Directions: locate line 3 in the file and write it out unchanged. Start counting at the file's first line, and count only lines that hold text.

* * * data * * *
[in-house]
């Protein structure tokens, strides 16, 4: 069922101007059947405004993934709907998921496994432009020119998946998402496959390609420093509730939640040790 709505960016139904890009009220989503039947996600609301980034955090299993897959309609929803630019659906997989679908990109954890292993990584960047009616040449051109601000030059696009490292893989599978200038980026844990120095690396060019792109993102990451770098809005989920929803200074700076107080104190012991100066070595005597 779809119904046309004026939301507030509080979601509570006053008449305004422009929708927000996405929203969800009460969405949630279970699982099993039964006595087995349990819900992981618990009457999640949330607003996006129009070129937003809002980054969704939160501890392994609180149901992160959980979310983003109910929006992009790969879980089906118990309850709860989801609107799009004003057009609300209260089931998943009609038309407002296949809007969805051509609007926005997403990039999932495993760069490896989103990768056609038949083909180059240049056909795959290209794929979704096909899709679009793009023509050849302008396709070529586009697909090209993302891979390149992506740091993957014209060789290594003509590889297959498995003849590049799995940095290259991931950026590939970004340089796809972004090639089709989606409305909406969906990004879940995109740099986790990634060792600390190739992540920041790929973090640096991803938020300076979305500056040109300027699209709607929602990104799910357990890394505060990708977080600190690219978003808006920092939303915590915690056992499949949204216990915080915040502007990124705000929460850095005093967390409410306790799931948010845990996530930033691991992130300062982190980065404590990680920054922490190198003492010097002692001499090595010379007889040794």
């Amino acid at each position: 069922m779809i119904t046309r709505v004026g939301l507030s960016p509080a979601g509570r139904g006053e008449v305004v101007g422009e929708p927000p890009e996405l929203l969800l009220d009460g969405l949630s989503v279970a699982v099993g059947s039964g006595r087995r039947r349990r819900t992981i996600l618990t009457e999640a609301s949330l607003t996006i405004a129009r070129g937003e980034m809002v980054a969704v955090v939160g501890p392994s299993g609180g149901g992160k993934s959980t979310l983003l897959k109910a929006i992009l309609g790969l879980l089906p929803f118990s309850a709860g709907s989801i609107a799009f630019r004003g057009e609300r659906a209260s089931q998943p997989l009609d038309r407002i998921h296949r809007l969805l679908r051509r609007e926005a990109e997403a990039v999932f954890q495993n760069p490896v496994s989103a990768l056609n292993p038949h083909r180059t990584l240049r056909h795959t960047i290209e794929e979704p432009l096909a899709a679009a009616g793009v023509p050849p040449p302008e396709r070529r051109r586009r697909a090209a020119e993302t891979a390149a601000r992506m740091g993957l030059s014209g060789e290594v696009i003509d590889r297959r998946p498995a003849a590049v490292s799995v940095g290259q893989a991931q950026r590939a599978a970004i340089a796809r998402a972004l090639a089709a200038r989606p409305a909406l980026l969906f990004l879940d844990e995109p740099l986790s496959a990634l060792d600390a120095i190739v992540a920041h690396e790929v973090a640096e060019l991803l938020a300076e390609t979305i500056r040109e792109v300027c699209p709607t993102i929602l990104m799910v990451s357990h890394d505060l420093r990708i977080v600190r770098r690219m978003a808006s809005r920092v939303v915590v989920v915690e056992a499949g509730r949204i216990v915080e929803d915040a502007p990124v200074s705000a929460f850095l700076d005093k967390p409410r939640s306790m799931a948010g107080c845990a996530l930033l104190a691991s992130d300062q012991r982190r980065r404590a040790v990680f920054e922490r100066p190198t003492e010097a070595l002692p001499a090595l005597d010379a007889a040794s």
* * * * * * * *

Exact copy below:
């Amino acid at each position: 069922m779809i119904t046309r709505v004026g939301l507030s960016p509080a979601g509570r139904g006053e008449v305004v101007g422009e929708p927000p890009e996405l929203l969800l009220d009460g969405l949630s989503v279970a699982v099993g059947s039964g006595r087995r039947r349990r819900t992981i996600l618990t009457e999640a609301s949330l607003t996006i405004a129009r070129g937003e980034m809002v980054a969704v955090v939160g501890p392994s299993g609180g149901g992160k993934s959980t979310l983003l897959k109910a929006i992009l309609g790969l879980l089906p929803f118990s309850a709860g709907s989801i609107a799009f630019r004003g057009e609300r659906a209260s089931q998943p997989l009609d038309r407002i998921h296949r809007l969805l679908r051509r609007e926005a990109e997403a990039v999932f954890q495993n760069p490896v496994s989103a990768l056609n292993p038949h083909r180059t990584l240049r056909h795959t960047i290209e794929e979704p432009l096909a899709a679009a009616g793009v023509p050849p040449p302008e396709r070529r051109r586009r697909a090209a020119e993302t891979a390149a601000r992506m740091g993957l030059s014209g060789e290594v696009i003509d590889r297959r998946p498995a003849a590049v490292s799995v940095g290259q893989a991931q950026r590939a599978a970004i340089a796809r998402a972004l090639a089709a200038r989606p409305a909406l980026l969906f990004l879940d844990e995109p740099l986790s496959a990634l060792d600390a120095i190739v992540a920041h690396e790929v973090a640096e060019l991803l938020a300076e390609t979305i500056r040109e792109v300027c699209p709607t993102i929602l990104m799910v990451s357990h890394d505060l420093r990708i977080v600190r770098r690219m978003a808006s809005r920092v939303v915590v989920v915690e056992a499949g509730r949204i216990v915080e929803d915040a502007p990124v200074s705000a929460f850095l700076d005093k967390p409410r939640s306790m799931a948010g107080c845990a996530l930033l104190a691991s992130d300062q012991r982190r980065r404590a040790v990680f920054e922490r100066p190198t003492e010097a070595l002692p001499a090595l005597d010379a007889a040794s």